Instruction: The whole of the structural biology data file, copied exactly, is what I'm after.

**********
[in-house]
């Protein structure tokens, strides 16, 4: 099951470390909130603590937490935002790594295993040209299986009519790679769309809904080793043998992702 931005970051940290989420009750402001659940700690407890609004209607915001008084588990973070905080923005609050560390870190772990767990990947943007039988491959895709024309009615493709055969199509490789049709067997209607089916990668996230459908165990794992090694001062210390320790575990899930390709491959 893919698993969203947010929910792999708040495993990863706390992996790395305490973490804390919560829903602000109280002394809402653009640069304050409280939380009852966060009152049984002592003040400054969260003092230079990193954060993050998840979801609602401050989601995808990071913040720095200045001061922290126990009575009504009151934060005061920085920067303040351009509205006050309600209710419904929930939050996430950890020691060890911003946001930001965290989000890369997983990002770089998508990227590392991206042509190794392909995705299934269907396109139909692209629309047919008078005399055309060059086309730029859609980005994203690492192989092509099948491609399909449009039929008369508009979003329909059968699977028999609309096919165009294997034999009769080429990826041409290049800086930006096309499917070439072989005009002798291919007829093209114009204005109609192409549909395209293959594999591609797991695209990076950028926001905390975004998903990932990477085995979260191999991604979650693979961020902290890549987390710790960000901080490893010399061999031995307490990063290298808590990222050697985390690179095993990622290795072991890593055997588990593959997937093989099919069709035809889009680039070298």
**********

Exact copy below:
[in-house]
């Protein structure tokens, strides 16, 4: 099951470390909130603590937490935002790594295993040209299986009519790679769309809904080793043998992702 931005970051940290989420009750402001659940700690407890609004209607915001008084588990973070905080923005609050560390870190772990767990990947943007039988491959895709024309009615493709055969199509490789049709067997209607089916990668996230459908165990794992090694001062210390320790575990899930390709491959 893919698993969203947010929910792999708040495993990863706390992996790395305490973490804390919560829903602000109280002394809402653009640069304050409280939380009852966060009152049984002592003040400054969260003092230079990193954060993050998840979801609602401050989601995808990071913040720095200045001061922290126990009575009504009151934060005061920085920067303040351009509205006050309600209710419904929930939050996430950890020691060890911003946001930001965290989000890369997983990002770089998508990227590392991206042509190794392909995705299934269907396109139909692209629309047919008078005399055309060059086309730029859609980005994203690492192989092509099948491609399909449009039929008369508009979003329909059968699977028999609309096919165009294997034999009769080429990826041409290049800086930006096309499917070439072989005009002798291919007829093209114009204005109609192409549909395209293959594999591609797991695209990076950028926001905390975004998903990932990477085995979260191999991604979650693979961020902290890549987390710790960000901080490893010399061999031995307490990063290298808590990222050697985390690179095993990622290795072991890593055997588990593959997937093989099919069709035809889009680039070298």